In regards attempting to enhance this situation, one improvement would be to make sure nurses are present while students and or residents are giving their clinical presentations to the attending physician. This will allow the nurse to be involved with the patient’s interprofessional plan and if anything was forgotten or overlooked by the resident/student, the nurse can add to the details.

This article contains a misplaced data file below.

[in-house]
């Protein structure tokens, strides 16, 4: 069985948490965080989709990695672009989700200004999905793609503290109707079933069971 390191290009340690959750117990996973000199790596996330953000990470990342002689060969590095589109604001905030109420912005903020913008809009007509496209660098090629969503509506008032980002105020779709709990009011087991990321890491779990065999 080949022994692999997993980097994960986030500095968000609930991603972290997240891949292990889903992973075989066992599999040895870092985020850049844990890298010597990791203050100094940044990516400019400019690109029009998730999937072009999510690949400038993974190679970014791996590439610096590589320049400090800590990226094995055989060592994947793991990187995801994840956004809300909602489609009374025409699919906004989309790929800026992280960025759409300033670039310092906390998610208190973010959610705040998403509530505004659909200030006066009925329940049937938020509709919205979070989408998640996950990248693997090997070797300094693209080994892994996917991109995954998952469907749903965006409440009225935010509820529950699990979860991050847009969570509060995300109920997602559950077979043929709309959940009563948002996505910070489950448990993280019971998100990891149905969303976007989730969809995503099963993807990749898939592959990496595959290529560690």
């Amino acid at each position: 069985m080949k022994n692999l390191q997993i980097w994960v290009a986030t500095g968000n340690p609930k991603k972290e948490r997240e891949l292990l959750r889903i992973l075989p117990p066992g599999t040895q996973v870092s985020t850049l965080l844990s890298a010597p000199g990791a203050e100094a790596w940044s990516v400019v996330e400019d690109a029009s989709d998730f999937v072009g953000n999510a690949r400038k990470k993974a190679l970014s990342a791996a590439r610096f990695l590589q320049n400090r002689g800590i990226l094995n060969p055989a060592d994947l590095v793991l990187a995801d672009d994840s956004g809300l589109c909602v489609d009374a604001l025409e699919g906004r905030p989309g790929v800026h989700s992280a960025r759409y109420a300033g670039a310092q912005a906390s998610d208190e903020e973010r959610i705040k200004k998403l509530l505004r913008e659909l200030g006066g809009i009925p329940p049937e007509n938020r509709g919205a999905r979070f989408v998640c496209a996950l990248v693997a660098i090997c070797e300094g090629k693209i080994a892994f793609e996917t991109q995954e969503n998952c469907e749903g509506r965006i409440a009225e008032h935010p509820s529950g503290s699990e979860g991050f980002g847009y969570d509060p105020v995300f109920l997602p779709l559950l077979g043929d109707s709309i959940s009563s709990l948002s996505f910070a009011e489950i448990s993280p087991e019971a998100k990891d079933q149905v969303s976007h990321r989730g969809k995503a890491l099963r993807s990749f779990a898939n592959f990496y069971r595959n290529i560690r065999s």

In addition to having nurses present during medical case presentation, implementing an interprofessional communication skills lab is another action that can be taken to improve interprofessional communication. Salvatori et al (2006) for example, introduced a mandatory IPE curriculum for all their health profession programs at McMaster University in Canada. In this curriculum, competency-based, small group, problem-based learning, IPE competencies were identified. One of these competencies was making team decisions (which seemed to be lacking in my emergency room observations). Their findings indicated that communication skill labs were not only a positive experience for the participants, but they were effective in providing exposure to collaborating with other healthcare professionals. Interprofessional simulation has also been recognized as a crucial step to incorporate into healthcare students’ training to better prepare them to practice in the clinical setting (Sanfey et al., 2011). I would further suggest incorporating this interprofessional simulation in existing emergency rooms to improve interprofessional team communication between providers and with patients.